Burning Gaza becomes a spectacle for popcorn-munching Israelis

The conflict in Gaza flared up after three Israeli teenagers were abducted and murdered while hitchhiking in West Bank on 2 June.

FP Staff July 17, 2014 13:10:03 IST
Burning Gaza becomes a spectacle for popcorn-munching Israelis

Over the last nine days, Israel has struck over a 1,000 targets in Gaza in a bid to stamp Hamas out of the disputed area. Even as Gaza reeled from the punishing strikes, which has resulted in the death of 200 Palestinians, unfazed Israelis are sitting back to enjoy the view.

Burning Gaza becomes a spectacle for popcornmunching Israelis

Israeli, mostly residents of the southern Israeli city of Sderot, stand on a hill overlooking the Gaza Strip. AFP image

Dutch journalist Allan Sørensen, who works for Dutch publication Kristeligt Dagblad tweeted the photo below, terming it "Sderot cinema," which shows Israelis on a hilltop near the southern town of Sderot, sitting on couches, smoking hookahs and munching on popcorn with a clear view of Gaza--the choice of entertainment.

Sørensen, who captured and tweeted the dehumanising moment when several Israelis cheered as the military relentlessly struck Gaza told the New York Times that this wasn't a new sight:

"Explaining that he has also previously witnessed Palestinians cheering news of bombings that killed Israelis, Mr. Sørensen said that, in a war, “this is what happens.” Civilians and fighters on both sides, he said, “go through a process of dehumanizing the enemy,”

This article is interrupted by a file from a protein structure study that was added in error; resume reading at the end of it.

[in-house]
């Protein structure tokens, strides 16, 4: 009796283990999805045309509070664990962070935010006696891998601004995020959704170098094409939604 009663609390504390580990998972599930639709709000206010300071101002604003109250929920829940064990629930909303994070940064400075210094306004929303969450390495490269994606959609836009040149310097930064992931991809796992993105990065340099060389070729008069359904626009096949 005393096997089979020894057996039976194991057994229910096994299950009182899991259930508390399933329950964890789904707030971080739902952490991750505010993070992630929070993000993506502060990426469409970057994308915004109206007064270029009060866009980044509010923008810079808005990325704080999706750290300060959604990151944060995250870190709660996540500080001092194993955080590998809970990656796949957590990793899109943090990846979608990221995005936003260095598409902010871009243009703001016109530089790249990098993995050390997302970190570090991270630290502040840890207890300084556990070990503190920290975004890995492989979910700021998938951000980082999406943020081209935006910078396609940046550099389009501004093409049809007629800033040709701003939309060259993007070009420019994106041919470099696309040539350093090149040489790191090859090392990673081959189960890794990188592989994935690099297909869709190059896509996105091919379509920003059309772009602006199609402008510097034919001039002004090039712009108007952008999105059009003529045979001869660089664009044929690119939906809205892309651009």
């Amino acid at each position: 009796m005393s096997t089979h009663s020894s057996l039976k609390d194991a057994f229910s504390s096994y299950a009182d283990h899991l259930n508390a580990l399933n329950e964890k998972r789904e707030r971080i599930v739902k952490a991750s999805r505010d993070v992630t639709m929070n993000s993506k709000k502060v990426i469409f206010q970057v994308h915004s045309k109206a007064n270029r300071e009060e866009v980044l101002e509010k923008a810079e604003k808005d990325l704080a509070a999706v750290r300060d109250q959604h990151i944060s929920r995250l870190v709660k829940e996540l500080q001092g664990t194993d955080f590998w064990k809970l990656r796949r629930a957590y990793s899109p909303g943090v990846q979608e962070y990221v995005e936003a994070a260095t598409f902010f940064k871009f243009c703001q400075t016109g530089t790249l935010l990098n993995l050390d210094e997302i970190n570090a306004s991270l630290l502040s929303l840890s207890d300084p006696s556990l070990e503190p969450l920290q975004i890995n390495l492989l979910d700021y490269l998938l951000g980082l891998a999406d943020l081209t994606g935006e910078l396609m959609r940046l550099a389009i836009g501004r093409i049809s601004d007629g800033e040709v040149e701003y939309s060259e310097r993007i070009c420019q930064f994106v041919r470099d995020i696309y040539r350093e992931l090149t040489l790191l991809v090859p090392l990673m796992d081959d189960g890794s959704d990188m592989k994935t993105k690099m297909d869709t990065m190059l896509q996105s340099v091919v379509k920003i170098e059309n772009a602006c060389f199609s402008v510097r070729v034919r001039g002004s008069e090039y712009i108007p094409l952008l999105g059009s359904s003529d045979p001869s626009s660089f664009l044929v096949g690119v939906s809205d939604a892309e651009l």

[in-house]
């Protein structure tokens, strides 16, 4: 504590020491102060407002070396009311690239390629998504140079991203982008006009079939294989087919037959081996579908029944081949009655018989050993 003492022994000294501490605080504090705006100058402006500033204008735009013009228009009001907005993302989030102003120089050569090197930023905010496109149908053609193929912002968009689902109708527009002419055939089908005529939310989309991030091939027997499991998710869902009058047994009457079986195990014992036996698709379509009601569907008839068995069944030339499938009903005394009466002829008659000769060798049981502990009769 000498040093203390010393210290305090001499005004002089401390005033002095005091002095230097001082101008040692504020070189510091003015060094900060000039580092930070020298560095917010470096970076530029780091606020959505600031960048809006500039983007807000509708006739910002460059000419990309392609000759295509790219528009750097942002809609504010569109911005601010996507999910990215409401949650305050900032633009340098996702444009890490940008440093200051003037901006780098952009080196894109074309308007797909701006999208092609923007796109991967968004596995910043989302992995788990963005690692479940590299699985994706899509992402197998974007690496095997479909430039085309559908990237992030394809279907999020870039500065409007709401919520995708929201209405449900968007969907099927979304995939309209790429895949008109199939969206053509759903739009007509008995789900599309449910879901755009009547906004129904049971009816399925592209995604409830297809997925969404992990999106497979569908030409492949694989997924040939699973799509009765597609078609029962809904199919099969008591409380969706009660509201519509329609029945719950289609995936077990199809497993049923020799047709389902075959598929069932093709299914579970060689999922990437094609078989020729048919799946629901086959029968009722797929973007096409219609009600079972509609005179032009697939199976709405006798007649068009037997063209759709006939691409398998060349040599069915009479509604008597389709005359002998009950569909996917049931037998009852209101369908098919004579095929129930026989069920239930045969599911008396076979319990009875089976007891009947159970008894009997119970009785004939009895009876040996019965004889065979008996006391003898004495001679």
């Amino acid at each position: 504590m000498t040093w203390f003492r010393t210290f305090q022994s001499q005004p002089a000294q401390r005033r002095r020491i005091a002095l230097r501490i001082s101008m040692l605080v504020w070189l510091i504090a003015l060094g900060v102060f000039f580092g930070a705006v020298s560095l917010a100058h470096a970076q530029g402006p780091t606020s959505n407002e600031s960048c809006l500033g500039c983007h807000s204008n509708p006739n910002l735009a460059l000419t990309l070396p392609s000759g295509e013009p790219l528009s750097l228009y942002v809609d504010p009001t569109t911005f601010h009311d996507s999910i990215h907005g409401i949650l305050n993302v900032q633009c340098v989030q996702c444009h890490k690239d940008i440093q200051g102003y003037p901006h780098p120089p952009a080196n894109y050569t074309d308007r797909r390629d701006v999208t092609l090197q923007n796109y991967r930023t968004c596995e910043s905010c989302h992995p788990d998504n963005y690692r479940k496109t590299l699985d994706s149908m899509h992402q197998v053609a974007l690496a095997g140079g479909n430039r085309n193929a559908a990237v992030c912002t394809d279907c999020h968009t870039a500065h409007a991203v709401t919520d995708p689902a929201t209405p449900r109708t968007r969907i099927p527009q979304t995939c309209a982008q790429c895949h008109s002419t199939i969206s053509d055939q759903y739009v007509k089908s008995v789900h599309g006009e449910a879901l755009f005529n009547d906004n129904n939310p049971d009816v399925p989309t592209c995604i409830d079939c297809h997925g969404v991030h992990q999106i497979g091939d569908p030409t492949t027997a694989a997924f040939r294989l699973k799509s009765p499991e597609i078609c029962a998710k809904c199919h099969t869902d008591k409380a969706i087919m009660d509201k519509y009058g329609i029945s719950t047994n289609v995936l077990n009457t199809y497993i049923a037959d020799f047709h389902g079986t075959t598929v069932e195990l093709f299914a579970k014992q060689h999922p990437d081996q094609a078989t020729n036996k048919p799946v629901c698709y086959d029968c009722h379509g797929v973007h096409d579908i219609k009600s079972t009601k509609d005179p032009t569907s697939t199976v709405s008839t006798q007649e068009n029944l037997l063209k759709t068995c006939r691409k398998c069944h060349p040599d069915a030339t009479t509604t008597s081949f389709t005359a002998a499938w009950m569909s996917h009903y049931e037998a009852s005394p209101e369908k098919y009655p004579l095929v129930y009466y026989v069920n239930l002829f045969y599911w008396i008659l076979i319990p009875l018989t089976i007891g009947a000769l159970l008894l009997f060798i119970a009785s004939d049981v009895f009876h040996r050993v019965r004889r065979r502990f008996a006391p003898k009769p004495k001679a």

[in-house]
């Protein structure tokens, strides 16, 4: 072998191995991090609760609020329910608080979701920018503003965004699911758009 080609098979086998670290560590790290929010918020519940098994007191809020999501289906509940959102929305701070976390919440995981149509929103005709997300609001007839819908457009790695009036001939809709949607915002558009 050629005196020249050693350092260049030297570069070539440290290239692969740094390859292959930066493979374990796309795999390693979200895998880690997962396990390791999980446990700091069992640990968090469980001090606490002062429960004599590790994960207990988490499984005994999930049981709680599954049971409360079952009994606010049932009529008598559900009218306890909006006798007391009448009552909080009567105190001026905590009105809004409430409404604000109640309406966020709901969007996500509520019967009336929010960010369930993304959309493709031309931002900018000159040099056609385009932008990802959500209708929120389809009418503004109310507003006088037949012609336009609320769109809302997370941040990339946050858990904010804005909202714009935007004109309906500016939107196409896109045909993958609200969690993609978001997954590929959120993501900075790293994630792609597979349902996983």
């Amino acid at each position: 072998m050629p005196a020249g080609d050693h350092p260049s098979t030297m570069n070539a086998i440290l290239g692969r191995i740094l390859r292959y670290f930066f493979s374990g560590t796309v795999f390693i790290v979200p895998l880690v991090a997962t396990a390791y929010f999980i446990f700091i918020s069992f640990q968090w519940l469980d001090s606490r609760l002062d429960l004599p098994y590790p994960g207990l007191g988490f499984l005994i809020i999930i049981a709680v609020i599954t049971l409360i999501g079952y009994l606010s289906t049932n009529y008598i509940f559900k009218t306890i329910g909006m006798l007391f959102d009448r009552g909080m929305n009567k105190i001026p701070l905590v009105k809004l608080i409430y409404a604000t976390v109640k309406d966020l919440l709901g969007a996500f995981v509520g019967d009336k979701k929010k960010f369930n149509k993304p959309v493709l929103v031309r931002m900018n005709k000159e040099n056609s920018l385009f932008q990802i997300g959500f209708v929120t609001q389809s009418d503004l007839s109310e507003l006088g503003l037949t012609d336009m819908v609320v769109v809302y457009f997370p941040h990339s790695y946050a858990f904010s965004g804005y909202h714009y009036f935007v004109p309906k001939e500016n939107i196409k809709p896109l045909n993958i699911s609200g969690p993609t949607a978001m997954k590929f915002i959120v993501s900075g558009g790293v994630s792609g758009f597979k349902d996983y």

Other such photos show many with monoculars watching the strikes, taking eyes off the bloodshed only when they needed to take cover against Hamas' rockets.

Burning Gaza becomes a spectacle for popcornmunching Israelis

An Israeli man uses a monocular to look at the Gaza Strip. Reuters image

"We are here to see Israel destroy Hamas," Eli Chone, a 22-year-old American living in Israel tells Kristeligt Dagblad  which also quotes his friend as describing the spectacle as "just good fun."

Tamar Hermann, professor of Political Science at Tel Aviv University explaining that violence and entertainment have gone together through history.

"It's not that it must be defended, but it reflects, however, a vision of war that has deep historical roots," says Hermann.

The conflict flared up after three Israeli teenagers were abducted and murdered while hitchhiking in West Bank on 2 June. The next day Israeli PM made his intentions clear as he pledged revenge. Netanyahu's response, a reflection of Israeli anger over the killing of the innocent teenagers prompted Jewish Extremists to kidnap and murder a 16-year-old Palestinian boy, sparking clashes across the region.

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